Thursday, March 20, 2008

 

Paul Scofield (1922-2008)


I've always used the running gag that "All British actors are whores" though I always qualified that with one exception: Paul Scofield. The Oscar-winning actor has passed away at 86. He didn't make a lot of films: He concentrated on the stage where, alas, I never saw him. However, most of the times when he did venture in front of the camera, it was a worthy effort.

His most famous film role is certainly the one that won him the Oscar: Sir Thomas More in 1966's A Man for All Seasons. His nobility and wit raised the best picture winner to a higher level as the man who challenged Henry VIII's desire to form a new church just so he could dump a wife.

Two years prior, he played the villainous Nazi trying to make off with Hitler's looted art as Burt Lancaster tried to stop the shipment in John Frankenheimer's The Train.

In 1971, he made a film version of King Lear which I haven't seen but with his passing I want to more than ever. In the 1973 film of Edward Albee's brilliant play A Delicate Balance, he co-starred with Katharine Hepburn. Reviews of the film are mostly tepid, but I've still wanted to see it due to my love of Albee, Scofield and Hepburn.

Shakespeare managed to lure Scofield in front of the camera some other times: as the French king in Kenneth Branagh's Henry V and as the Ghost in Franco Zeffirelli's Hamlet.

Scofield received his second Oscar nomination for his great turn as the elder Van Doren whose son cheated on a Quiz Show just to try to live up to his father's reputation. His last venture on the big screen, as far as I'm concerned, was one of his very best: Playing the harsh Judge Thomas Danforth in Nicholas Hytner's 1996 film version of Arthur Miller's The Crucible. Scofield managed to seem righteous and terrifying while never letting Danforth slip into the realm of simple villainy.

Scofield also famously became one of the first British actors to turn down a knighthood from the queen, refusing the honor on three separate occasions. "If you want a title, what's wrong with mister? If you have always been that, then why lose your title?" Scofield was quoted as saying.

RIP Mr. Scofield.


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Comments:
Beautifully done, Edward.

Peter Brook's King Lear is a fascinating interpretation - I wouldn't consider it great, but it is woth watching just for the directorial flourishes, and, of course, the great Mr Scofield.
 
I think my favorite Scofield performance may be in the darkly absurdist Bartleby, as the flustered bureaucrat brought to the end of his tether by the pesky employee who just won't go away. Since I know you're a big fan of A Delicate Balance, I'd strongly advise against seeing the film version; it's a huge disservice to the play. Remember all the dark humor it had on stage? Remember the laughs Elaine Stritch got for lines like "I am sorry that my nature is such to bring out the full force of your barbarity"? Now imagine those line delievered straight. That's the whole film.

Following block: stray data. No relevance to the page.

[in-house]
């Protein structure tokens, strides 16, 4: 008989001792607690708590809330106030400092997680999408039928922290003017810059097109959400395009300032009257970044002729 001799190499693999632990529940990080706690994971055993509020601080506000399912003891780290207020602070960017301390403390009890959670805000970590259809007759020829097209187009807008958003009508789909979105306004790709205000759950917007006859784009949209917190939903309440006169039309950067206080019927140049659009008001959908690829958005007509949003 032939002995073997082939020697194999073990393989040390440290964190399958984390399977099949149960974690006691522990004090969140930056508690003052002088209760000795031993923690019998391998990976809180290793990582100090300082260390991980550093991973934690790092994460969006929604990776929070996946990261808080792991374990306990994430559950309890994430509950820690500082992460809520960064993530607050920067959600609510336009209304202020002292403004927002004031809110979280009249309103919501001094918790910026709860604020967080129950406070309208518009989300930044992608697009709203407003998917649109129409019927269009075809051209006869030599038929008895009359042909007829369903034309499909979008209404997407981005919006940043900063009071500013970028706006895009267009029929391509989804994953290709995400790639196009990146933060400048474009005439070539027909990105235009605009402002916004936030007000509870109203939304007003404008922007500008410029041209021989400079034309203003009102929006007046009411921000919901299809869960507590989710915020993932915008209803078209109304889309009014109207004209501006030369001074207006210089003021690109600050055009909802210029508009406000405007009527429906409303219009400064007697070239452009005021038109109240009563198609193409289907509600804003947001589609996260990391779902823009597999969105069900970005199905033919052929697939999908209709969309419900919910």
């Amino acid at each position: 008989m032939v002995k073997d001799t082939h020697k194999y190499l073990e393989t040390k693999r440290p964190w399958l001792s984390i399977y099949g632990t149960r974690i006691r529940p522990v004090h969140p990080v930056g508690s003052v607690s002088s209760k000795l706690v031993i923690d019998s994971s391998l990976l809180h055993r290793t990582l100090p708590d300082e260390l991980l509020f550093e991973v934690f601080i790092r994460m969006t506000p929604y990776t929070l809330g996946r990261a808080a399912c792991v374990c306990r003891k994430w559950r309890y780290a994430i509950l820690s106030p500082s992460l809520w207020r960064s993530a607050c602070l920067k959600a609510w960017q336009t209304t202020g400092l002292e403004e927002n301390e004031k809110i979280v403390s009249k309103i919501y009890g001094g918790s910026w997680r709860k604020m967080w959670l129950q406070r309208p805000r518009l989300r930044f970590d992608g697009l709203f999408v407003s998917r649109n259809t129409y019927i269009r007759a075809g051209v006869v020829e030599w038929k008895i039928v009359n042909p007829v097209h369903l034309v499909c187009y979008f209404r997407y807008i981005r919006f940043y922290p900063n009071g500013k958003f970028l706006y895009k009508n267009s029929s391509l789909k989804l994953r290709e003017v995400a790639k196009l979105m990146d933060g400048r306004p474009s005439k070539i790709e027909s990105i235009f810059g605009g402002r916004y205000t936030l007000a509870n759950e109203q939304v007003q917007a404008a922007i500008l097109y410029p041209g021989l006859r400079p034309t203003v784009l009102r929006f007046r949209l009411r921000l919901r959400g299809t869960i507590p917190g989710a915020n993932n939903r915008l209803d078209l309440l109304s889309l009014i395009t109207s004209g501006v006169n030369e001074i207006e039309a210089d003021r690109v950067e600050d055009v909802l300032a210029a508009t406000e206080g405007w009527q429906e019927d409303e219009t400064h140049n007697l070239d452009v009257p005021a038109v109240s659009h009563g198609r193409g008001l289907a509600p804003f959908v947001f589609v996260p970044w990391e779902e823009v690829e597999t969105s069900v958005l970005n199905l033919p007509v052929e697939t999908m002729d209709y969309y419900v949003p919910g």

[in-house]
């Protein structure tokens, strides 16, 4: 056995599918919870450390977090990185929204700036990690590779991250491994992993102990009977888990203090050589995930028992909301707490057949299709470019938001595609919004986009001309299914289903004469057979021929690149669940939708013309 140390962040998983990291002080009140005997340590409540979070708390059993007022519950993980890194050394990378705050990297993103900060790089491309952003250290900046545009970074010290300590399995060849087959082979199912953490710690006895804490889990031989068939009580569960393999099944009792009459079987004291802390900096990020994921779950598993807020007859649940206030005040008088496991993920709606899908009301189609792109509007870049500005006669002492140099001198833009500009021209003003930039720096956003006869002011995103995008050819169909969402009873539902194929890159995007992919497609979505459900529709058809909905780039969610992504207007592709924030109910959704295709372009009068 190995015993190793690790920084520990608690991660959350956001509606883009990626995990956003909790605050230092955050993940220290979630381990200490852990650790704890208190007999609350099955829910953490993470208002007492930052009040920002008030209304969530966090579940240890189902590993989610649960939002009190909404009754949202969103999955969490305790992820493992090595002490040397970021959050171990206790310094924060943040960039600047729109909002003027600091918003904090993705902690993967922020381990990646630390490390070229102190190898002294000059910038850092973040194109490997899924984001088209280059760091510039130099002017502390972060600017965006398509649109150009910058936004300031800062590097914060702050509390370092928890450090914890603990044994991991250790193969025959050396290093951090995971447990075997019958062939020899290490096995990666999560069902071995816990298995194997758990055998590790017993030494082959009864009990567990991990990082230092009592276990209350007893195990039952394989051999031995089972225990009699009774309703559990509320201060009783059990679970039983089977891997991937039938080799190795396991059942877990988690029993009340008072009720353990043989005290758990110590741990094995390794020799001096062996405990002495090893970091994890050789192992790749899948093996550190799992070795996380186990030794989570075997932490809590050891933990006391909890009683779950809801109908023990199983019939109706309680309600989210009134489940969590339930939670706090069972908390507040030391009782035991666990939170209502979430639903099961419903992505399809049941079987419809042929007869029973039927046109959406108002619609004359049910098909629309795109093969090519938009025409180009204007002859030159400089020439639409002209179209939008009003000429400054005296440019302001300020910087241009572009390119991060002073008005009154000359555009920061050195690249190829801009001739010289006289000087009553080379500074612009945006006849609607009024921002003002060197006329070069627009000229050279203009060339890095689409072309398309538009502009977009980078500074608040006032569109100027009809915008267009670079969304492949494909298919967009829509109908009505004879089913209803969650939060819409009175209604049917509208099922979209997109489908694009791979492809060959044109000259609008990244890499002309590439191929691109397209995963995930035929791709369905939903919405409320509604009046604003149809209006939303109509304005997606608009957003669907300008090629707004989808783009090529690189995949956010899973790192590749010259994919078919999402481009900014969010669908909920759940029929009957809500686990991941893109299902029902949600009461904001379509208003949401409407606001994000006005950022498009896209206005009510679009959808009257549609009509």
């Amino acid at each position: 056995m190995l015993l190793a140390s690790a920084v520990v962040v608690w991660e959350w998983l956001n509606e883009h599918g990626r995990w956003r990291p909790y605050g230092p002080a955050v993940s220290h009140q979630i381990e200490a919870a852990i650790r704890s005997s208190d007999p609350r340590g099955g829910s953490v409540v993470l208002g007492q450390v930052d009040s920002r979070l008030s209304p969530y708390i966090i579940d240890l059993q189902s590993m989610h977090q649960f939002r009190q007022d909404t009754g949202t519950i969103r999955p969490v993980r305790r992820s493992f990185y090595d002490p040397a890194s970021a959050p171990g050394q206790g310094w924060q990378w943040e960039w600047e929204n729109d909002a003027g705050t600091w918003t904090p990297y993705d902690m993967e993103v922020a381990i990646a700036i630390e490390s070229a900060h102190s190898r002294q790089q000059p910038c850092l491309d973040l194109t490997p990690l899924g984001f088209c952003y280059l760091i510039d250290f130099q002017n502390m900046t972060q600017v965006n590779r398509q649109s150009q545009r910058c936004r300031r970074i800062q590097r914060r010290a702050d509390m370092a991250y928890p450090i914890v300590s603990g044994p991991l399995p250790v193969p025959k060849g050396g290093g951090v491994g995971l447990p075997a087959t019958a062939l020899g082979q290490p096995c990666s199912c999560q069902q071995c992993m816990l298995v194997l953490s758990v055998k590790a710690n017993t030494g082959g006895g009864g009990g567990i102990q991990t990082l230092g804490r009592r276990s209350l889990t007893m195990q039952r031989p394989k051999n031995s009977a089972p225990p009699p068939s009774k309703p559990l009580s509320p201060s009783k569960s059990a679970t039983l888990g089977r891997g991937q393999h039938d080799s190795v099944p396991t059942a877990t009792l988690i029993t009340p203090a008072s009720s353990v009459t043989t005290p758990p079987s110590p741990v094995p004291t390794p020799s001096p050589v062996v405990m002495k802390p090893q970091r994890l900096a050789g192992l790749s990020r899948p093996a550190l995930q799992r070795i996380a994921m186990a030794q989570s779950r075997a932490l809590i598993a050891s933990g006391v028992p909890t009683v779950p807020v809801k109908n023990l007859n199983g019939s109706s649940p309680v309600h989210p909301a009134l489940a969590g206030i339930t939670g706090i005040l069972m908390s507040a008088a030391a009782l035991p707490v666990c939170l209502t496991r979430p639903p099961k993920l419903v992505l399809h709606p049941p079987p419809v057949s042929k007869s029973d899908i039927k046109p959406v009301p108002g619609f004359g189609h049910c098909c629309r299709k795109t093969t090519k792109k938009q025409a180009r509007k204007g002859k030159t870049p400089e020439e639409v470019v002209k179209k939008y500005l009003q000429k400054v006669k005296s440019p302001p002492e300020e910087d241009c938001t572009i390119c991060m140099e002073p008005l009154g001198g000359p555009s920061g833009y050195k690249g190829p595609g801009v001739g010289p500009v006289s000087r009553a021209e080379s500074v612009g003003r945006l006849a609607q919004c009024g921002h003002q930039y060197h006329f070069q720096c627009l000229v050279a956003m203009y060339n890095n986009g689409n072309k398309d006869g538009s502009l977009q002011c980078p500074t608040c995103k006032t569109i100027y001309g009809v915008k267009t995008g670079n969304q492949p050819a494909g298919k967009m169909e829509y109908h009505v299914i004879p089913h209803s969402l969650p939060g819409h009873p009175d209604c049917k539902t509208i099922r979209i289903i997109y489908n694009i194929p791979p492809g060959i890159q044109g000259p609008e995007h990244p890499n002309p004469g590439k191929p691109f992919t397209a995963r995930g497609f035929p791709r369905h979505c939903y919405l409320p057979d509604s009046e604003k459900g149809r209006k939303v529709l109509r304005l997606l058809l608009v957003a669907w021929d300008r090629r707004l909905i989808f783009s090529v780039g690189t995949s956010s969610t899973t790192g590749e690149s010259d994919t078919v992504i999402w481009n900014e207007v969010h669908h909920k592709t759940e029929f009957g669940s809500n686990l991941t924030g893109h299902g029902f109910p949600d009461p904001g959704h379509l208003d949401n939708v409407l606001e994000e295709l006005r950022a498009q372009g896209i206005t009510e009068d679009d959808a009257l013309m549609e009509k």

I believe it was Brian Blessed who played the ghost in Branagh's Hamlet. Scofield, if I am correct, played the ghost in Mel Gibson/Zeffereli's.
 
You are correct Partisan. My goof. I'll fix it. Thanks.
 
I loved the Peter Brook film with Scofield as Lear. I found it devastating and it occupied my mind for the next 3 days. (let's face it, most films don't last until the next day).

I saw a few of Scofield's live performances and I used to think the reason he turned down a knighthood was because he had so much power on stage, like those historical demagogues that influence masses. I was completely mesmerized. It made me kind of think that those theatrical history classes tracing the roots of theatre back to Dionysian ecstacy weren't completely crap, that with the best, something else is there.

But everything about Scofield made me think. He made me think of how they say in Shakespeare that the grand passions are grounded by the common touches, like Lear's "pray thee undo this button". Maybe to recharge artistry you have to reground in everyday life, like Scofield appeared to do. I don't know what true art is, or what it's practitioners do, but Scofield did.
 
I was lucky enough to be in London for five days in June 1980, going from one theatre performance to the next, or a movie when the theatres were dark. I had bought tickets for a Peter Schaffer play and decided I had enough time to see "The Empire Strikes Back" beforehand. A mistake, as I cut it to close and had to run from Leicester Square to the National Theatre on the Southbank literally reaching my seat as the house light went dark. The play started and what I remember is a very old man seated center stage speaking directly to us about Mozart. This continued as I caught my breath and in the next moment this incredibly old man simply stood up, swept off his stained dressing gown, and was transformed in the blink of an eye into a well-dressed man forty-two years younger. True shock and awe. I was amazed by the performance of the actor playing Salieri and having not received a program beforehand had no idea who it was. I was dumbfounded to find out afterwards that it had been Paul Scofield who I hadn't for a moment recognized, he had so completely transformed himself. It remains to this day one of the finest stage performances that I have been lucky enough to witness.

- Robbie Kendall
 
Thank you for that informative comment. I've heard only the radio play of "Amadeus" and the moment he transforms, his voice goes from a frail scratchy voice becomes a robust deep and forceful one. I could never visualize how it happened but your comment finally unveiled the mystery. thanks!!!!
 
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